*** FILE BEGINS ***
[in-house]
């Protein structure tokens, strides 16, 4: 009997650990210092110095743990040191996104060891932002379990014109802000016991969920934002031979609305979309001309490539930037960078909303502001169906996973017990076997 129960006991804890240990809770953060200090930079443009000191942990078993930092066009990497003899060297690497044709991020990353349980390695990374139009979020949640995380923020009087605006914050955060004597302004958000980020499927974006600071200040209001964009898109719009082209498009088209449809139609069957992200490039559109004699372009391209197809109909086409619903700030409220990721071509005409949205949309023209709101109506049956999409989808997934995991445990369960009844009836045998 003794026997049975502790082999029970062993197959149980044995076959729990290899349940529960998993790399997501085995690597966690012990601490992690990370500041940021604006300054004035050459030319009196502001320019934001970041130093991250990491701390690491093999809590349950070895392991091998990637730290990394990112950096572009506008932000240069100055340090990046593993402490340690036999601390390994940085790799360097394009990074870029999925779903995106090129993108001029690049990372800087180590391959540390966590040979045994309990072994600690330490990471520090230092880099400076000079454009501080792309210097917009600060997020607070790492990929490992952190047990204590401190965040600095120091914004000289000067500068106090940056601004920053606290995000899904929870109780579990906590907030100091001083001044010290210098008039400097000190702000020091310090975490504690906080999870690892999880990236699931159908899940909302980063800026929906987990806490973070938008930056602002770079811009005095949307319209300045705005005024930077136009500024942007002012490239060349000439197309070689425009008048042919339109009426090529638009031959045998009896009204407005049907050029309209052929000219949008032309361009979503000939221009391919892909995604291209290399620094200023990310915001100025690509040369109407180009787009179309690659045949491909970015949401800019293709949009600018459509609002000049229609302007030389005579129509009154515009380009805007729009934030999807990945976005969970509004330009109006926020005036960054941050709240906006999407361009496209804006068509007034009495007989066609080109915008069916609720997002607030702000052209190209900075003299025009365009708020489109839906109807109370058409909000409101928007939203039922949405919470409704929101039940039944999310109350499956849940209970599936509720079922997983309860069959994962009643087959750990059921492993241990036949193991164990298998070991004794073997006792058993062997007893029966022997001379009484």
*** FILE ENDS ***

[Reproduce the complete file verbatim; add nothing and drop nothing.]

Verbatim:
[in-house]
């Protein structure tokens, strides 16, 4: 009997650990210092110095743990040191996104060891932002379990014109802000016991969920934002031979609305979309001309490539930037960078909303502001169906996973017990076997 129960006991804890240990809770953060200090930079443009000191942990078993930092066009990497003899060297690497044709991020990353349980390695990374139009979020949640995380923020009087605006914050955060004597302004958000980020499927974006600071200040209001964009898109719009082209498009088209449809139609069957992200490039559109004699372009391209197809109909086409619903700030409220990721071509005409949205949309023209709101109506049956999409989808997934995991445990369960009844009836045998 003794026997049975502790082999029970062993197959149980044995076959729990290899349940529960998993790399997501085995690597966690012990601490992690990370500041940021604006300054004035050459030319009196502001320019934001970041130093991250990491701390690491093999809590349950070895392991091998990637730290990394990112950096572009506008932000240069100055340090990046593993402490340690036999601390390994940085790799360097394009990074870029999925779903995106090129993108001029690049990372800087180590391959540390966590040979045994309990072994600690330490990471520090230092880099400076000079454009501080792309210097917009600060997020607070790492990929490992952190047990204590401190965040600095120091914004000289000067500068106090940056601004920053606290995000899904929870109780579990906590907030100091001083001044010290210098008039400097000190702000020091310090975490504690906080999870690892999880990236699931159908899940909302980063800026929906987990806490973070938008930056602002770079811009005095949307319209300045705005005024930077136009500024942007002012490239060349000439197309070689425009008048042919339109009426090529638009031959045998009896009204407005049907050029309209052929000219949008032309361009979503000939221009391919892909995604291209290399620094200023990310915001100025690509040369109407180009787009179309690659045949491909970015949401800019293709949009600018459509609002000049229609302007030389005579129509009154515009380009805007729009934030999807990945976005969970509004330009109006926020005036960054941050709240906006999407361009496209804006068509007034009495007989066609080109915008069916609720997002607030702000052209190209900075003299025009365009708020489109839906109807109370058409909000409101928007939203039922949405919470409704929101039940039944999310109350499956849940209970599936509720079922997983309860069959994962009643087959750990059921492993241990036949193991164990298998070991004794073997006792058993062997007893029966022997001379009484």